Answering these questions requires a fair bit of research on the Polaris documentation, but the good news is that it’s extremely well organized. It isn’t exactly a surprise that the folks defining a design language for the entire Shopify ecosystem did a good job of designing their own documentation portal, but it definitely needs to be recognized. Our research would have been much, much harder had those resources not been intuitively organized.

Comparing our existing implementation to what-might-be with Polaris meant moving to and fro between components, testing out the interactions/flows, and involved a lot of white-boarding, data crunching, and playing out what-if scenarios. Below are some general pointers based on our experience that you might consider using in your decision-making process.

Migrating to React

Almost all layouts will require some rework if one is migrating to React. The good news is, if you follow component-driven development or use something like Vue.js or Angular 2, components will already be a part of your workflow. Plugging out your old components and replacing them with Polaris equivalents should be good enough.

If you haven’t been using components, which we found ourselves to be doing in at least some places in our app, the Shopify Admin console is a great destination to get help on which component is a good fit for a given use-case. For example, inspecting the datepicker in the Shopify Dashboard will help reveal how Polaris components are structured to create it.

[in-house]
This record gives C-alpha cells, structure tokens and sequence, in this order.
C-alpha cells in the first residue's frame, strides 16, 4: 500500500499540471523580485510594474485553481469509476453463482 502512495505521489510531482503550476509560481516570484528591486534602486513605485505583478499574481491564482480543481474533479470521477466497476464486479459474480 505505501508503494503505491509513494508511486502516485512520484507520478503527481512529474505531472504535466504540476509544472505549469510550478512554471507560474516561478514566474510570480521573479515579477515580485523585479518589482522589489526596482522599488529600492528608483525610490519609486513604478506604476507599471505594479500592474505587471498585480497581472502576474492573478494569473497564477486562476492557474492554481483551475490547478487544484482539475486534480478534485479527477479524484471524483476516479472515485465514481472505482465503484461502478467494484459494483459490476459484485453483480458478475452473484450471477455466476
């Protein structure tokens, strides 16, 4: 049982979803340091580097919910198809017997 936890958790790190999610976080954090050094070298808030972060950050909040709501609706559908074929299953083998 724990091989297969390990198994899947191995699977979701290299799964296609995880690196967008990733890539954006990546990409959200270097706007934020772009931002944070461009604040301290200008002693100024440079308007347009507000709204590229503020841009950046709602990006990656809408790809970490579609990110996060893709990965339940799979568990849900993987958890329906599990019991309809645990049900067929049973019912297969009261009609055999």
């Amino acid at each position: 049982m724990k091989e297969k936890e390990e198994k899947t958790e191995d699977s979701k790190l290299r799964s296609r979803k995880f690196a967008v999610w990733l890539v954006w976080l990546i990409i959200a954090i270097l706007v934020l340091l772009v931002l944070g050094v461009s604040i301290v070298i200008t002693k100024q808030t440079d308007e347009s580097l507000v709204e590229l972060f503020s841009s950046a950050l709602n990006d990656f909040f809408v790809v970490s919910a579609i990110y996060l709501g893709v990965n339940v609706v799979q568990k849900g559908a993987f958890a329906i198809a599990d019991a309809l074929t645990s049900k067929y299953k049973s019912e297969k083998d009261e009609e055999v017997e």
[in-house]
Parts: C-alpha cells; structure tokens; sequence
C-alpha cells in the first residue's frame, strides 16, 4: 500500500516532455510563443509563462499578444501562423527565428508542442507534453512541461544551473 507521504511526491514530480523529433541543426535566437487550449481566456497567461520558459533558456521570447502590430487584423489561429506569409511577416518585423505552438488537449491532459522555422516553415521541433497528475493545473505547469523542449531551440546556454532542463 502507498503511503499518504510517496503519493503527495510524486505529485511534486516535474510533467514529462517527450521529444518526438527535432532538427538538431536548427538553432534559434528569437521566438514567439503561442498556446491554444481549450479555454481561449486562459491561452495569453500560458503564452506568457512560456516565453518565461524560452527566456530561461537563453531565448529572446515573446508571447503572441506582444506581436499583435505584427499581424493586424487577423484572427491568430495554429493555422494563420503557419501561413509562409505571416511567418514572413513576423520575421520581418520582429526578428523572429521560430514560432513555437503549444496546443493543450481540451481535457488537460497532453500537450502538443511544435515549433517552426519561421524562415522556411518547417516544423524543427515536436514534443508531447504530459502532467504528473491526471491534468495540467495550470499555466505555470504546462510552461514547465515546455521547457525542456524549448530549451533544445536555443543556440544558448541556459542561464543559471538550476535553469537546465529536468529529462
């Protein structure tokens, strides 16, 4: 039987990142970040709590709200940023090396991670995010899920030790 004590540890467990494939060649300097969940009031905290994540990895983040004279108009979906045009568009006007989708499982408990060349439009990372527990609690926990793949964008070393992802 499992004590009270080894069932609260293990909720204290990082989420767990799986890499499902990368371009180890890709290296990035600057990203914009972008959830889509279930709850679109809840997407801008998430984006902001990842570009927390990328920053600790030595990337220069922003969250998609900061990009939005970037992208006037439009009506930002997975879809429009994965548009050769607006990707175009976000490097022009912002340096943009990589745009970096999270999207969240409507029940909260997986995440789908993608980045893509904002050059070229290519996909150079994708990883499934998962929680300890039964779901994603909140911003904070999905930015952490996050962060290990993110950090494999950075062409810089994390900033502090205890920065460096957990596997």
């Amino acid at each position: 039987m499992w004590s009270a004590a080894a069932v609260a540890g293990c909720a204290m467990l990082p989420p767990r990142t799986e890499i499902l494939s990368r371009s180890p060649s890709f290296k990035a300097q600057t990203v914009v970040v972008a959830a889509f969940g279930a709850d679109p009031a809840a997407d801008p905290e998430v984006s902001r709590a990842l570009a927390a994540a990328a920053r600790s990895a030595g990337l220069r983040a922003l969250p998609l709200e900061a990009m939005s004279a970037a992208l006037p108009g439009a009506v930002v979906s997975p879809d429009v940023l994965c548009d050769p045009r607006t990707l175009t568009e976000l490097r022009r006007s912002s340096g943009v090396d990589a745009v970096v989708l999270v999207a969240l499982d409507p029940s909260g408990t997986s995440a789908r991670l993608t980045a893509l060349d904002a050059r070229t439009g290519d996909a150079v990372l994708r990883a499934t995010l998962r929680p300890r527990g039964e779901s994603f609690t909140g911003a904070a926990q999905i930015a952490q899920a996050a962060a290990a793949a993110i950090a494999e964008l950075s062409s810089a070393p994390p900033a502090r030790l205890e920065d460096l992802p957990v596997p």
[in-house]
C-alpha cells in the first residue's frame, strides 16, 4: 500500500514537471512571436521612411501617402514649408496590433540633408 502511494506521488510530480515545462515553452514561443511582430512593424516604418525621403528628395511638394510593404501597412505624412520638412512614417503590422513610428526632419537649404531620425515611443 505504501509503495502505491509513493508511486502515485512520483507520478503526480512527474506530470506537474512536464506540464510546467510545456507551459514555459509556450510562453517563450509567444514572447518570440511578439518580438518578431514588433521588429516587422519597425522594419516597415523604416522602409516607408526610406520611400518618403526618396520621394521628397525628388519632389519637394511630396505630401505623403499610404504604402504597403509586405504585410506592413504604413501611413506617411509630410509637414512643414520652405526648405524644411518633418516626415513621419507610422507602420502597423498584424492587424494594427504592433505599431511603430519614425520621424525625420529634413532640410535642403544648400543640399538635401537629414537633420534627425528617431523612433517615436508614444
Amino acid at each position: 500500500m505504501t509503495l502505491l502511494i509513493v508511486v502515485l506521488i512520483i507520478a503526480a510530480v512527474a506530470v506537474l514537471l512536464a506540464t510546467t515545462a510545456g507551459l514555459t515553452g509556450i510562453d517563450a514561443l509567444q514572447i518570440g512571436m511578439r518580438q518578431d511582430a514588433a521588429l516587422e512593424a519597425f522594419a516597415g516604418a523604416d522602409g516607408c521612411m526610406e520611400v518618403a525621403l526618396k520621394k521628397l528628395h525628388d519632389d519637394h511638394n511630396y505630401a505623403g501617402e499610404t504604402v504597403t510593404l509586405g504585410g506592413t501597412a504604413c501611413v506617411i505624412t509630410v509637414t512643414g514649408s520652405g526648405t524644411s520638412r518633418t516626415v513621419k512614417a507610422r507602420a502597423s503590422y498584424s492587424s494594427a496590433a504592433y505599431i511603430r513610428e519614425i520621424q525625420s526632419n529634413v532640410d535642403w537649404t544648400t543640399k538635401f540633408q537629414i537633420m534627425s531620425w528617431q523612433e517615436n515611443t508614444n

upgrade to polaris: datepicker
The datepicker component in the Shopify Dashboard.

Below is the HTML snippet that corresponds to the date-picker control:

upgrade to polaris: datepicker markup
This is the markup for the datepicker found using Chrome Inspector. See how it uses Popover, Stack, FormLayout and the Polaris datepicker components.

Reconsidering color

Every color should be reconsidered. This is one of the principles Polaris specifically advocates, as stated in its documentation: “Our use of color should be purposeful, rational, and should serve to support the purpose of the content.”

Pick one color as the primary color from the palette and use it for backgrounds. More guidelines on color are available on the same page.

This is an area where following the guidelines as closely as possible can be extremely rewarding, since it’s what makes interfaces look consistent and polished.

Unavailable components